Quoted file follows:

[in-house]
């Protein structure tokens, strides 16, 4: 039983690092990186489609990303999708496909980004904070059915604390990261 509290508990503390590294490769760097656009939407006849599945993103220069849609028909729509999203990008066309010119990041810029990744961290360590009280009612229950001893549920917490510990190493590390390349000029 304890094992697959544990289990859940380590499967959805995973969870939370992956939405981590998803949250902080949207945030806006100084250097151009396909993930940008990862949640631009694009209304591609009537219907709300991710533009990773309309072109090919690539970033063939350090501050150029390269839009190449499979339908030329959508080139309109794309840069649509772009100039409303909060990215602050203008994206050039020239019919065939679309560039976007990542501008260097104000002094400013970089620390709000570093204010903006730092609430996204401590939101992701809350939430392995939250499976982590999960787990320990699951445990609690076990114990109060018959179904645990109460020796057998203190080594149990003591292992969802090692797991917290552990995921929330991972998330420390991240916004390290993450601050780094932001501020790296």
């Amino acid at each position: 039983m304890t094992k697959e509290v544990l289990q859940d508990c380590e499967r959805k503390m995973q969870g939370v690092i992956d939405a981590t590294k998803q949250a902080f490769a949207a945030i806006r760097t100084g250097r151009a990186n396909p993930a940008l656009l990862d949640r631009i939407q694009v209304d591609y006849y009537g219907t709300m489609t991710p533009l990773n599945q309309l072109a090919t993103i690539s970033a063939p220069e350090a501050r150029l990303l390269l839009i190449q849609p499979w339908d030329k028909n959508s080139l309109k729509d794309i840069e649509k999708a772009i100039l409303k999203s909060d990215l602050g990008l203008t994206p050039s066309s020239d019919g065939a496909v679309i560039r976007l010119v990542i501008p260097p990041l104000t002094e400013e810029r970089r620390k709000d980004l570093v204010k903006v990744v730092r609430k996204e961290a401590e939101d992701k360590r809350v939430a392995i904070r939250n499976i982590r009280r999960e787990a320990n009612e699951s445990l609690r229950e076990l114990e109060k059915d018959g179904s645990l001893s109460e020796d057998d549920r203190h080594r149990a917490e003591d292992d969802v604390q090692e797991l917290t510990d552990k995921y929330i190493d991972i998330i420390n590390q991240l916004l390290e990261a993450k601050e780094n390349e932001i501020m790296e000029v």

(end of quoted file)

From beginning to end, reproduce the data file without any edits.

[in-house]
């Protein structure tokens, strides 16, 4: 039983690092990186489609990303999708496909980004904070059915604390990261 509290508990503390590294490769760097656009939407006849599945993103220069849609028909729509999203990008066309010119990041810029990744961290360590009280009612229950001893549920917490510990190493590390390349000029 304890094992697959544990289990859940380590499967959805995973969870939370992956939405981590998803949250902080949207945030806006100084250097151009396909993930940008990862949640631009694009209304591609009537219907709300991710533009990773309309072109090919690539970033063939350090501050150029390269839009190449499979339908030329959508080139309109794309840069649509772009100039409303909060990215602050203008994206050039020239019919065939679309560039976007990542501008260097104000002094400013970089620390709000570093204010903006730092609430996204401590939101992701809350939430392995939250499976982590999960787990320990699951445990609690076990114990109060018959179904645990109460020796057998203190080594149990003591292992969802090692797991917290552990995921929330991972998330420390991240916004390290993450601050780094932001501020790296």
């Amino acid at each position: 039983m304890t094992k697959e509290v544990l289990q859940d508990c380590e499967r959805k503390m995973q969870g939370v690092i992956d939405a981590t590294k998803q949250a902080f490769a949207a945030i806006r760097t100084g250097r151009a990186n396909p993930a940008l656009l990862d949640r631009i939407q694009v209304d591609y006849y009537g219907t709300m489609t991710p533009l990773n599945q309309l072109a090919t993103i690539s970033a063939p220069e350090a501050r150029l990303l390269l839009i190449q849609p499979w339908d030329k028909n959508s080139l309109k729509d794309i840069e649509k999708a772009i100039l409303k999203s909060d990215l602050g990008l203008t994206p050039s066309s020239d019919g065939a496909v679309i560039r976007l010119v990542i501008p260097p990041l104000t002094e400013e810029r970089r620390k709000d980004l570093v204010k903006v990744v730092r609430k996204e961290a401590e939101d992701k360590r809350v939430a392995i904070r939250n499976i982590r009280r999960e787990a320990n009612e699951s445990l609690r229950e076990l114990e109060k059915d018959g179904s645990l001893s109460e020796d057998d549920r203190h080594r149990a917490e003591d292992d969802v604390q090692e797991l917290t510990d552990k995921y929330i190493d991972i998330i420390n590390q991240l916004l390290e990261a993450k601050e780094n390349e932001i501020m790296e000029v």